• Almighty Peanut says:

      Unfortunately, eBay/Paypal can just pull money direct from the bank account on file. They kind of force you add a bank account to sell so that you can’t do a chargeback on a CC WHEN you get ripped off.

      • Republicrat says:

        There is an easy solution. Get two checking accounts at the same bank. Only link one account to PayPal. When you transfer money away from PayPal to your linked account, make another transfer on your bank’s website to the account PayPal does not have access to.

        Also make sure that your checking account does not have overdraft protection so that any attempts at withdrawing are denied.

  10. Emily says:

    Albs are an old unit of measure that originated when the king would measure things by piling albinos on the scale.

  11. Red Cat Linux says:

    You can say you are a green penguin on your auction page; that will not make it so. There is no such thing as “no returns” on eBay. PayPal will educate you right quick. I wish people would get that out of their heads so they don’t get sideswiped like this.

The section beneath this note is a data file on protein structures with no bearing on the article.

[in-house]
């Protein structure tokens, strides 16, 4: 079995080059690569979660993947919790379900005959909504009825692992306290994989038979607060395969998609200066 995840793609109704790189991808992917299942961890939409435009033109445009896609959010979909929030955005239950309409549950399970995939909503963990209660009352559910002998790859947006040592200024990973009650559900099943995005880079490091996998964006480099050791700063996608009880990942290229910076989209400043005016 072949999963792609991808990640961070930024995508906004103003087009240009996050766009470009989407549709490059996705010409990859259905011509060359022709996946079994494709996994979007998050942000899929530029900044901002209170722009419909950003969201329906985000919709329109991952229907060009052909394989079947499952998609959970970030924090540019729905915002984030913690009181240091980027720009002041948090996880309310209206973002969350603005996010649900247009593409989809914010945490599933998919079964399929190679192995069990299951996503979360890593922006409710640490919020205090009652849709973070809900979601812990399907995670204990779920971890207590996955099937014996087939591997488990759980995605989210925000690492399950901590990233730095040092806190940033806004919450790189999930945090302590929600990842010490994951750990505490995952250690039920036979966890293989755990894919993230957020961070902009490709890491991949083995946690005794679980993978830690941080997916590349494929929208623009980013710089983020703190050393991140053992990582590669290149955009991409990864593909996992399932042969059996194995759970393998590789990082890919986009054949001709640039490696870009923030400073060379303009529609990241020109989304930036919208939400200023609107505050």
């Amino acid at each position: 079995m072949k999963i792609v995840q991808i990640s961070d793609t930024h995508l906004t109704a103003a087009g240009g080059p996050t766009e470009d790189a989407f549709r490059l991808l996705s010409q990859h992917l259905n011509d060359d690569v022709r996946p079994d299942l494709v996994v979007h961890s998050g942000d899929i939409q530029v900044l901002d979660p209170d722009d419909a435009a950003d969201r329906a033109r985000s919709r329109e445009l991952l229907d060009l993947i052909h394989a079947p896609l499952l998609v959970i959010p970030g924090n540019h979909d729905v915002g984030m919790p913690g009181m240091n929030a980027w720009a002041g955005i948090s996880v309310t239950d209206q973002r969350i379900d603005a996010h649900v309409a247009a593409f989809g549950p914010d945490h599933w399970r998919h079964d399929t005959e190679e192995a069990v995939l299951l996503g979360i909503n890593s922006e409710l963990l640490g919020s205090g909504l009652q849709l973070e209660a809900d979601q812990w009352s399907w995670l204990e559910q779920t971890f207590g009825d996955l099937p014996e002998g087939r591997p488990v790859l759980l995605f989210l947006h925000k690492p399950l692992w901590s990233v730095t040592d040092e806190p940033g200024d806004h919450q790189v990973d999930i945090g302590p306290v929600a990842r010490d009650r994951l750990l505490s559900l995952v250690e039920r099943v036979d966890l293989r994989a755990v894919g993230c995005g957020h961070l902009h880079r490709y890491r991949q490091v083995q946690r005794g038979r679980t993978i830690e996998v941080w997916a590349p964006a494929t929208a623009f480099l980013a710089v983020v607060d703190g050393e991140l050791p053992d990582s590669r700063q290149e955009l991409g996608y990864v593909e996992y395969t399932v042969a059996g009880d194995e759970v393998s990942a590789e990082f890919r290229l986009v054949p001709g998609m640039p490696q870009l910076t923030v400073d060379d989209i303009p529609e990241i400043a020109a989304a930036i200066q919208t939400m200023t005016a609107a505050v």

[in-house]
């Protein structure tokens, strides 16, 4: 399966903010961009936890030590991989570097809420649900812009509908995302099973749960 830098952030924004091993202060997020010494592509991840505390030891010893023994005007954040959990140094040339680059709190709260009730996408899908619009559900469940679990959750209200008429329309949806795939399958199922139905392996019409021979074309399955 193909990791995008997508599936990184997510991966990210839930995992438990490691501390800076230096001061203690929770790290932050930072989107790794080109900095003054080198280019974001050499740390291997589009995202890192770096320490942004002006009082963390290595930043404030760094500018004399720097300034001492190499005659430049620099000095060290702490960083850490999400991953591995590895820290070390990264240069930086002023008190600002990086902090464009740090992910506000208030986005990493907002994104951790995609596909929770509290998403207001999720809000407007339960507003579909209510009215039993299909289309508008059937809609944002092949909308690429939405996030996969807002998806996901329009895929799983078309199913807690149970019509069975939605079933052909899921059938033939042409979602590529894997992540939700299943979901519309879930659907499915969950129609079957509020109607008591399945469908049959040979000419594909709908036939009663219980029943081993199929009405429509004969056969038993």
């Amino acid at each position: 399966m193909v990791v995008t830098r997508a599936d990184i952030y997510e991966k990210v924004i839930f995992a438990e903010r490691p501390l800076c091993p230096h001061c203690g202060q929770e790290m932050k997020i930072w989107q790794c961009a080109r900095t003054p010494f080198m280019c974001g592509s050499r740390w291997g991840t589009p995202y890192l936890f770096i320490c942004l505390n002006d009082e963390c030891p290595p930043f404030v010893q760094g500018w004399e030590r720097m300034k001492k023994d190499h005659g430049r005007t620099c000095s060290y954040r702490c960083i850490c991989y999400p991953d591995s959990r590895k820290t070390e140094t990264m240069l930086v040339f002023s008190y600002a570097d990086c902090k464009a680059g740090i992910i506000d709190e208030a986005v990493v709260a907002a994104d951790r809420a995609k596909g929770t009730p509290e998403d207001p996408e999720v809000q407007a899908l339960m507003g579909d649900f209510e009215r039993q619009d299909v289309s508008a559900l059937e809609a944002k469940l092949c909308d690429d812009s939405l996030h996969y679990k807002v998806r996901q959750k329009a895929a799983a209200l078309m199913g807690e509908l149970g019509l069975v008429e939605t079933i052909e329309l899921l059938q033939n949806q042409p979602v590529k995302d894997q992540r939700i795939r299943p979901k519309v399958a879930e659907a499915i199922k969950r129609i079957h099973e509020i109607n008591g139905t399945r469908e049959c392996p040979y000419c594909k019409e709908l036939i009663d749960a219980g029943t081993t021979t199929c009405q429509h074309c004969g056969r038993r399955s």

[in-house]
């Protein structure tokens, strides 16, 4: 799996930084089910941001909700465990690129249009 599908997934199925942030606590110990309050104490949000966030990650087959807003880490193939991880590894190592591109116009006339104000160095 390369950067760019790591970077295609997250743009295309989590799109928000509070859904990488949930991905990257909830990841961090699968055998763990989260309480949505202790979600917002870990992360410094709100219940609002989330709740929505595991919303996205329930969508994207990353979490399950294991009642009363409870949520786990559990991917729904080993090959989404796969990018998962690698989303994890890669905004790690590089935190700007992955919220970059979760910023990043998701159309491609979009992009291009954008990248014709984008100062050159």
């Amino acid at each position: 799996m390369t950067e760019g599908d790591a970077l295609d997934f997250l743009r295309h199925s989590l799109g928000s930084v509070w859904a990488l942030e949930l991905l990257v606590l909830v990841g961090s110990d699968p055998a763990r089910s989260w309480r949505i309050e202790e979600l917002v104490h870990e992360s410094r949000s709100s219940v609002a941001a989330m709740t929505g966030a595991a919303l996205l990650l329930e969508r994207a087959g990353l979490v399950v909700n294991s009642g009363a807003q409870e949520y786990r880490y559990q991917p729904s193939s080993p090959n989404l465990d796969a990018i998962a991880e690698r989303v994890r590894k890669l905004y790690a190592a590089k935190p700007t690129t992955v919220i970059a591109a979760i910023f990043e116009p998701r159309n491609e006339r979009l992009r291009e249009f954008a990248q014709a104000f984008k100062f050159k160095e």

Now, on to the response. She needs to prove she got a brick. I wonder if the weight of the package is anywhere on it, or the tracking information for the brick is on the carrier’s site anywhere. The carrier can show the weight of the package. I recommend the Community forums on the eBay website: Packaging/Shipping or Returns

    They are old hats at navigating these kinds of transaction shenannigans. Post this issue there for responses that will be more specific to eBay sellers.

    Evil Cat Solution
    If there is no tracking information, no electronic proof of delivery, well then – Nataly didn’t get a package back at all. Burden on the scammer to prove it. No return proof, no refund. This is evil in return for evil, but I’m just like that.

    • somedaysomehow says:

      Exactly what I was going to suggest. Check these forums out, OP. This is a common scam – they have answers here.

  12. cyberpenguin says:


    But, beware using USPS complaint forms. I used one on USPS.com to voice a concern over our neighborhood box, and now our carrier won’t deliver packages to the house. Ugh.

  13. cactus jack says:

    1. Contact eBay.
    2. Call the police.
    3. Wait.
    4. Hope someone does something.

    That’s about all you can do.

  14. and_another_thing says:

    I’ve missed some important bills and I also suspect that complaining about my postal delivery service may have had something to do with it.

  15. NorthAlabama says:

    when will people learn about ebay and paypal? i have heard horror story after horror story about both, and would never use either service, even if it meant going without something i wanted.

    oh, going without is the problem here. too many cannot seem to do this, and the crooks know where they do their business. it all makes sense now…

    • cactus jack says: